Town Topics — Princeton's Weekly Community Newspaper Since 1946.
Vol. LXII, No. 27
 
Wednesday, July 2, 2008
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“A Difficult Situation”: PU Absent From PCDO’s Fair Share Discussion

Ellen Gilbert

At a recent membership meeting, the Princeton Community Democratic Organization (PCDO) voted unanimously to endorse a resolution calling for a petition drive in the community with the object of asking Princeton University to pay its fair share in support of the annual operating expenses of the community. The University claims that it was left out of the discussion.

The resolution, which is available at www.princetondems.org/docs/pcdoflyer.pdf, was prepared by the PCDO Local Issues Committee that was formed in late 2006 as an ad hoc committee and contains members from both the Borough and the Township. According to a press release, the committee had “examined this question, calculating how much more property tax Princeton’s residents and businesses pay because of Princeton’s nonprofits — particularly Princeton University, our largest and wealthiest tax-exempt institution.”

University Director of Community and Regional Affairs Kristin Appelget said that she could not comment on the resolution, since she had not seen it. In a recent telephone interview, she said that she and Vice-President Robert Durkee had “been approached over a month ago” to attend the June 22 PCDO meeting. Both had scheduling conflicts, and asked that the date of the meeting be changed. They were told that this wasn’t possible, “so it’s difficult to respond since we weren’t there.”

Ms. Appelget did say that the University is “the biggest taxpayer in Princeton” and has been a “significant contributor” over many years to area organizations like the public library, the Arts Council, and the school system. “We would be happy to engage in conversation with the community,” she added.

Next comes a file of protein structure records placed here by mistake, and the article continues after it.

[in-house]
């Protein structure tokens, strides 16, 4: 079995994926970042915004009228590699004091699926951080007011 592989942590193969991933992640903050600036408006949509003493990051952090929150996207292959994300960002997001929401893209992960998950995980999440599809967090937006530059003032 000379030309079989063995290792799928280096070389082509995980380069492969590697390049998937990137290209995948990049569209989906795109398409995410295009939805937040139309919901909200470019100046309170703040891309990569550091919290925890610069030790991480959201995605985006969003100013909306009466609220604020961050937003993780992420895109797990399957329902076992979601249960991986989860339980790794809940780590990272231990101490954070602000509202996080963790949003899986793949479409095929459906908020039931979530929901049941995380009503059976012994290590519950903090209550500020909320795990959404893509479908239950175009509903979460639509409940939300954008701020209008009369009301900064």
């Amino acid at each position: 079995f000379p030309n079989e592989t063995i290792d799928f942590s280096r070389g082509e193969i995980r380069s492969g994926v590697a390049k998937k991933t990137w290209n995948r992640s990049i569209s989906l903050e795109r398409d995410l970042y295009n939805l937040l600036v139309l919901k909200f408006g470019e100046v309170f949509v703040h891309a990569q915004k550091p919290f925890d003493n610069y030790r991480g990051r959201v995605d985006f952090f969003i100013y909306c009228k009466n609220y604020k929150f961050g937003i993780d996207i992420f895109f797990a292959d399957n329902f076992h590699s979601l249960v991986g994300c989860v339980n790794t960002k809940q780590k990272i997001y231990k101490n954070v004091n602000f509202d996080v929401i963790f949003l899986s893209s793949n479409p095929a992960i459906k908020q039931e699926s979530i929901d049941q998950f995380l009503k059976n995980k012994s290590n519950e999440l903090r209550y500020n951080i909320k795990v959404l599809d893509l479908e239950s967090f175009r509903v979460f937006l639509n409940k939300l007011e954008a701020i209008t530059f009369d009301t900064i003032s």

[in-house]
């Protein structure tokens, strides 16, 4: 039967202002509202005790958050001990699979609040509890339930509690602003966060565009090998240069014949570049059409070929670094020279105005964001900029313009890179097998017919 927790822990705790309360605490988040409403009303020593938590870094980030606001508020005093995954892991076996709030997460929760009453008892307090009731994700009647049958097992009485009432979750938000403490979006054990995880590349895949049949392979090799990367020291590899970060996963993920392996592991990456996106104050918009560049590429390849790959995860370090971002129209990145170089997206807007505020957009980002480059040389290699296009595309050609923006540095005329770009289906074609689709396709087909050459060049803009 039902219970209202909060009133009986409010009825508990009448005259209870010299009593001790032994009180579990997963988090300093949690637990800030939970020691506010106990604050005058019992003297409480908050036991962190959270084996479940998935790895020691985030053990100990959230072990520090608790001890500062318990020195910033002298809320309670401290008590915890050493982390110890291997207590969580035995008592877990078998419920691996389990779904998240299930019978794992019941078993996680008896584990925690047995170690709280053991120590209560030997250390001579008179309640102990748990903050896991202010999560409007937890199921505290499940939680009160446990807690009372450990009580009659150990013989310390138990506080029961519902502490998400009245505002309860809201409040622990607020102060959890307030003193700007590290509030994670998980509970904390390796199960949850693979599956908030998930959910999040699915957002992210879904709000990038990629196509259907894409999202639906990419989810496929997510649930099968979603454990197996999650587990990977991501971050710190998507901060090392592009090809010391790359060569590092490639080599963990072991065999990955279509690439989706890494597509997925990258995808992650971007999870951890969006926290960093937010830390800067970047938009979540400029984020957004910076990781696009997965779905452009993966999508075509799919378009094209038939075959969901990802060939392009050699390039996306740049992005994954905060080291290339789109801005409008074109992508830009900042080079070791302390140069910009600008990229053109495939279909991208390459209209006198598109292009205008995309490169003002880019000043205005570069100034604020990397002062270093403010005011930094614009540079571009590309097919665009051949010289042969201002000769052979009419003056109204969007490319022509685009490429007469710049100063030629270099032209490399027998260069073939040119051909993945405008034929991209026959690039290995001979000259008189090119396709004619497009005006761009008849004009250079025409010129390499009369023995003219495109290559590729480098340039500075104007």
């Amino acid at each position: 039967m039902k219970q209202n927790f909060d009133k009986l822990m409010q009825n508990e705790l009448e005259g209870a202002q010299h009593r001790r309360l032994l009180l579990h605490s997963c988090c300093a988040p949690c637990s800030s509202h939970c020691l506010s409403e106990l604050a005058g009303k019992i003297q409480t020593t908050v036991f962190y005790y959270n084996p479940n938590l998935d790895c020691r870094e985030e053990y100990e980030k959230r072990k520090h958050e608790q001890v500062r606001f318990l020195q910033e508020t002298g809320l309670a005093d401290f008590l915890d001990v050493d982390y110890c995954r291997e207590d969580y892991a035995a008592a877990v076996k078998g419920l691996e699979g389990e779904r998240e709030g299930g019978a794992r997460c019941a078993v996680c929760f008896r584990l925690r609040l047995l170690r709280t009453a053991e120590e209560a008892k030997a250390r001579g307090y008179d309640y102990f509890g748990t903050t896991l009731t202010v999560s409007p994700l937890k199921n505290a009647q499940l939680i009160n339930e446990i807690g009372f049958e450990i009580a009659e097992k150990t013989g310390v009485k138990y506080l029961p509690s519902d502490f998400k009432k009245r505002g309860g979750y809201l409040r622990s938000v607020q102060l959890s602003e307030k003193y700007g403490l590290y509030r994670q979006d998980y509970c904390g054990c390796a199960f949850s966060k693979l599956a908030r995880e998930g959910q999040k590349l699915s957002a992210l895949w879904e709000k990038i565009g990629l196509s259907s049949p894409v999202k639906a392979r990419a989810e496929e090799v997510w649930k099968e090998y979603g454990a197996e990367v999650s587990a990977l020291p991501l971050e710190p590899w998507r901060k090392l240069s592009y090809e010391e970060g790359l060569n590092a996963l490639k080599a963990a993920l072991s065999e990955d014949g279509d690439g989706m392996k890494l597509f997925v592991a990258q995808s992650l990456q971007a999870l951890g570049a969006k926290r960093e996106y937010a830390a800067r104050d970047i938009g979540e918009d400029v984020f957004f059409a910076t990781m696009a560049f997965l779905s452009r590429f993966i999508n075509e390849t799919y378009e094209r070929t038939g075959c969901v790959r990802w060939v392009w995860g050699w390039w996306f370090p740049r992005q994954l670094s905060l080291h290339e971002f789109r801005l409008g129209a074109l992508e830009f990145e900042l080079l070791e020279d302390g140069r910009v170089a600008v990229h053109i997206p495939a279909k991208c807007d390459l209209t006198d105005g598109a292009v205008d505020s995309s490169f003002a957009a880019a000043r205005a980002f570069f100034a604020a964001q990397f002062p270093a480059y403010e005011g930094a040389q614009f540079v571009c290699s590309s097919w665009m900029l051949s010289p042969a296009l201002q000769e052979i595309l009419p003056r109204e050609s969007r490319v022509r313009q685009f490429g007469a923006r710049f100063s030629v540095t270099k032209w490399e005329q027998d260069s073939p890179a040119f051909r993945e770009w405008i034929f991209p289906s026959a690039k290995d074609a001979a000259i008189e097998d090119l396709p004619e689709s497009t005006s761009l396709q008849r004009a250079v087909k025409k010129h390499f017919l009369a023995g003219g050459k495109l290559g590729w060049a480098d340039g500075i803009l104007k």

David Goldfarb of PCDO’s Local Issues Committee agreed, saying that they “would be happy to sit down with her at a PCDO meeting or any other venue. It’s difficult to schedule these things. The University can present its case through paid media and other costly avenues. We needed to go ahead.” Mr. Goldfarb noted that it is a “difficult situation,” with the University’s financial arrangement with the Township and the Borough under negotiation this year. Given the university’s resources, he added, “it’s also a spectacularly unique situation.”

To date, the County Executive and all six members of Borough council have signed the petition. “This initiative arose out of the Princeton Community Democratic Organization. But as the PCDO itself recognizes, this is a bipartisan, community-wide issue and so all persons of all views are urged to address the issue. The issue goes to the very heart of the ability of the two Princetons to survive,” commented Council member Roger Martindell.

“All members of the Princeton community should join in discussing what the non-profit sector can contribute to the annual operating budgets of the municipalities,” he continued. “The dialog should be in the open, community-wide, explicit, rational, courteous, with the long-term interests of the towns in mind. The issue is too important to be left to back-room negotiations by politicians bearing gifts from Nassau Hall on an ad hoc basis at each election.”

In its June 22 presentation, representatives of the Local Issues Committee, including Mr. Goldfarb, Mr. Martindell, and Sue Nemeth, said that in examining the issue they “quickly came to a consensus that not only has the cost of living in Princeton, and particularly the cost of taxes, become a major issue among its citizenry, but that the community is financially at a critical juncture. Of particular concern is whether people who work in Princeton can afford to live here, and also whether, as members of the community age in place, they can afford to pay the taxes to stay in their homes.” Also of concern was whether “families in the middle class too are under such pressure that they also are being driven out of the town that they currently call home.”

The committee said that it was able to develop an economic model that examines the shifts in tax burden among property owners both taxable and tax exempt, concluding that “if Princeton University paid property taxes as do other taxpayers, property taxes would be reduced by 24 percent to Borough taxpayers and by 15 percent to Township taxpayers.”

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